110 49309 25  WISCONS D FEINGOLD      1.000
 110 29147  6  VERMONT I SANDERS       2.000
 110 14213  1  CONNECT D DODD          3.000
 110 15011 71  CALIFOR D BOXER         4.000
 110 10808  3  MASSACH D KENNEDY  ED   5.500
 110 40704  5  RHODE I D WHITEHOUSE    5.500
 110 14920  3  MASSACH D KERRY  JOHN   7.000
 110  1366 56  WEST VI D BYRD  ROBER   8.000
 110 29389 24  OHIO    D BROWN         9.000
 110 14101 11  DELAWAR D BIDEN         10.000
 110 29373 12  NEW JER D MENENDEZ      11.500
 110 29142  5  RHODE I D REED          11.500
 110 40502 21  ILLINOI D OBAMA         13.500
 110 14914 12  NEW JER D LAUTENBERG    13.500
 110 15021 21  ILLINOI D DURBIN        15.000
 110 14858 13  NEW YOR D SCHUMER       16.000
 110 14230 31  IOWA    D HARKIN        17.000
 110 40105 13  NEW YOR D CLINTON       18.000
 110 14307  6  VERMONT D LEAHY         19.000
 110 15054 65  NEVADA  D REID          21.000
 110 40700 33  MINNESO D KLOBUCHAR     21.000
110 29732 23  MICHIGA D STABENOW      21.000
 110 14400 82  HAWAII  D AKAKA         23.000
110 39310 73  WASHING D CANTWELL      25.000
 110 49308 73  WASHING D MURRAY        25.000
 110 14871 72  OREGON  D WYDEN         25.000
 110 14912 66  NEW MEX D BINGAMAN      27.500
 110 14709 23  MICHIGA D LEVIN  CARL   27.500
 110 15408 52  MARYLAN D CARDIN        29.000
110 15703 25  WISCONS D KOHL          30.000
 110 49300 71  CALIFOR D FEINSTEIN     31.000
 110  4812 82  HAWAII  D INOUYE        32.000
 110 14440 52  MARYLAN D MIKULSKI      33.000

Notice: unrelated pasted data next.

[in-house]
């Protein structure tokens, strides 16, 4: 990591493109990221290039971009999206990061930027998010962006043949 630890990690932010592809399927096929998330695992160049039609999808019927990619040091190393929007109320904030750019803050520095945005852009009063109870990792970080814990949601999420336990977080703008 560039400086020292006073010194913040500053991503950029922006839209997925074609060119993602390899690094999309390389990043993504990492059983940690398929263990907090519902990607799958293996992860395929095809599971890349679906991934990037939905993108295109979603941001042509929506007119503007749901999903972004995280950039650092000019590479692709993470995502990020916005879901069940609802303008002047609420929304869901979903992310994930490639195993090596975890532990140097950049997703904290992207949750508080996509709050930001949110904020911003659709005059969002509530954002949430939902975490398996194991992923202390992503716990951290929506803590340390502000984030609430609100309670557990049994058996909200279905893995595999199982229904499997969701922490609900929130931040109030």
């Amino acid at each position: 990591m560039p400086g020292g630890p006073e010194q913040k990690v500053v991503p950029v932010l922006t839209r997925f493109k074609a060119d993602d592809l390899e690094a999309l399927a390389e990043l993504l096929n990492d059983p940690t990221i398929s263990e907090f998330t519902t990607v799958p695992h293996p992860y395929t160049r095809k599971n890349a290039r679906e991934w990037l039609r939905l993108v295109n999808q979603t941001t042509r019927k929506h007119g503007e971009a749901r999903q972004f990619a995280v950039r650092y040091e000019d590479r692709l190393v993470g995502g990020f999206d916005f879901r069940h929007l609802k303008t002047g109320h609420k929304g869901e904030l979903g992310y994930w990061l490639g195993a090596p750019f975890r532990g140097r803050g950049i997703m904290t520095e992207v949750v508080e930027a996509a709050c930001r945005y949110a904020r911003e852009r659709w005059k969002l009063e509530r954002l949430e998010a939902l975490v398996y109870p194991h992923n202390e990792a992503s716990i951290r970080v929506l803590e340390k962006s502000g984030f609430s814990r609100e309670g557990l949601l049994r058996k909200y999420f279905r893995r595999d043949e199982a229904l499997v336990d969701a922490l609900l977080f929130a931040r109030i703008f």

110 14651 43  FLORIDA D NELSON        34.500
 110 15704  1  CONNECT D LIEBERMAN     34.500
 110 40703 14  PENNSYL D CASEY         36.000
 110 40706 40  VIRGINI D WEBB          37.000
 110 14922 56  WEST VI D ROCKEFELLER   38.000
 110 15502 36  NORTH D D CONRAD        39.000
 110 14812 36  NORTH D D DORGAN        40.000
 110 40701 34  MISSOUR D MCCASKILL     41.000
 110 14203 64  MONTANA D BAUCUS        42.500
 110 40702 64  MONTANA D TESTER        42.500
 110 40500 62  COLORAD D SALAZAR       44.000
 110 29305 42  ARKANSA D LINCOLN       45.000
 110 15425 37  SOUTH D D JOHNSON       46.000
 110 40301 42  ARKANSA D PRYOR         47.000
 110 15015 11  DELAWAR D CARPER        48.000
 110 49702 45  LOUISIA D LANDRIEU      49.000
 110 40103 35  NEBRASK D NELSON  BEN   50.000
 110 49901 22  INDIANA D BAYH          51.000
 110 14661  2  MAINE   R SNOWE         52.000
 110 49703  2  MAINE   R COLLINS       53.000
 110 49705 72  OREGON  R SMITH  GORD   54.000
 110 40302 33  MINNESO R COLEMAN       55.000
 110 14910 14  PENNSYL R SPECTER       56.000
 110 14506 22  INDIANA R LUGAR         57.000
 110 49903 24  OHIO    R VOINOVICH     58.000